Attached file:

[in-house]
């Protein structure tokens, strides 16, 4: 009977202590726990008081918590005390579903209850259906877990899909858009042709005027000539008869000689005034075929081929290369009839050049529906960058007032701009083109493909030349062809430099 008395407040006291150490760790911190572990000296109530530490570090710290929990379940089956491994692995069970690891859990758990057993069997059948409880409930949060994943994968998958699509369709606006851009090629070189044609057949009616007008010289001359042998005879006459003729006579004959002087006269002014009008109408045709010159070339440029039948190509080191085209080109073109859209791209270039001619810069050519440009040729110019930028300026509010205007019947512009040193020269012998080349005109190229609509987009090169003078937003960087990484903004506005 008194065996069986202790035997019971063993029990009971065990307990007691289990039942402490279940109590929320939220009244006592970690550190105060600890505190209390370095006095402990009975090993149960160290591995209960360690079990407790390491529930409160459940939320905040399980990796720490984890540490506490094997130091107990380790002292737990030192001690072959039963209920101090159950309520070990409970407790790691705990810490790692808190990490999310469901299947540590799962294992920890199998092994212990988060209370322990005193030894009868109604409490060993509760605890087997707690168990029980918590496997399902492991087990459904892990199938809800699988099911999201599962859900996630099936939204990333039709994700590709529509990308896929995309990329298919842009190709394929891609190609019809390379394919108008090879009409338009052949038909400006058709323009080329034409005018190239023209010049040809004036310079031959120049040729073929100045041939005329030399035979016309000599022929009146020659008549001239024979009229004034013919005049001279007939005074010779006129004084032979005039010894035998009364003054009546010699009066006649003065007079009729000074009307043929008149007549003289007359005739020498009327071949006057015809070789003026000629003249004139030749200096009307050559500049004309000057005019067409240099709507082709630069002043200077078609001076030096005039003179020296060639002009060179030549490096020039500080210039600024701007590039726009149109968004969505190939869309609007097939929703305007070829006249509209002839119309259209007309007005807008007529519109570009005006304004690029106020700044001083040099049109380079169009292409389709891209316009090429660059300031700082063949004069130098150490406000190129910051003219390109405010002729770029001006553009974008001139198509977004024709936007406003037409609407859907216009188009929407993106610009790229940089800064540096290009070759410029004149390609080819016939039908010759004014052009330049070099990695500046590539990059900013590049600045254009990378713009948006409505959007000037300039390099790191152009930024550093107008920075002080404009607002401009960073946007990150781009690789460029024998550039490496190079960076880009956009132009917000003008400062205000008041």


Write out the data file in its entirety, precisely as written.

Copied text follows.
[in-house]
């Protein structure tokens, strides 16, 4: 009977202590726990008081918590005390579903209850259906877990899909858009042709005027000539008869000689005034075929081929290369009839050049529906960058007032701009083109493909030349062809430099 008395407040006291150490760790911190572990000296109530530490570090710290929990379940089956491994692995069970690891859990758990057993069997059948409880409930949060994943994968998958699509369709606006851009090629070189044609057949009616007008010289001359042998005879006459003729006579004959002087006269002014009008109408045709010159070339440029039948190509080191085209080109073109859209791209270039001619810069050519440009040729110019930028300026509010205007019947512009040193020269012998080349005109190229609509987009090169003078937003960087990484903004506005 008194065996069986202790035997019971063993029990009971065990307990007691289990039942402490279940109590929320939220009244006592970690550190105060600890505190209390370095006095402990009975090993149960160290591995209960360690079990407790390491529930409160459940939320905040399980990796720490984890540490506490094997130091107990380790002292737990030192001690072959039963209920101090159950309520070990409970407790790691705990810490790692808190990490999310469901299947540590799962294992920890199998092994212990988060209370322990005193030894009868109604409490060993509760605890087997707690168990029980918590496997399902492991087990459904892990199938809800699988099911999201599962859900996630099936939204990333039709994700590709529509990308896929995309990329298919842009190709394929891609190609019809390379394919108008090879009409338009052949038909400006058709323009080329034409005018190239023209010049040809004036310079031959120049040729073929100045041939005329030399035979016309000599022929009146020659008549001239024979009229004034013919005049001279007939005074010779006129004084032979005039010894035998009364003054009546010699009066006649003065007079009729000074009307043929008149007549003289007359005739020498009327071949006057015809070789003026000629003249004139030749200096009307050559500049004309000057005019067409240099709507082709630069002043200077078609001076030096005039003179020296060639002009060179030549490096020039500080210039600024701007590039726009149109968004969505190939869309609007097939929703305007070829006249509209002839119309259209007309007005807008007529519109570009005006304004690029106020700044001083040099049109380079169009292409389709891209316009090429660059300031700082063949004069130098150490406000190129910051003219390109405010002729770029001006553009974008001139198509977004024709936007406003037409609407859907216009188009929407993106610009790229940089800064540096290009070759410029004149390609080819016939039908010759004014052009330049070099990695500046590539990059900013590049600045254009990378713009948006409505959007000037300039390099790191152009930024550093107008920075002080404009607002401009960073946007990150781009690789460029024998550039490496190079960076880009956009132009917000003008400062205000008041």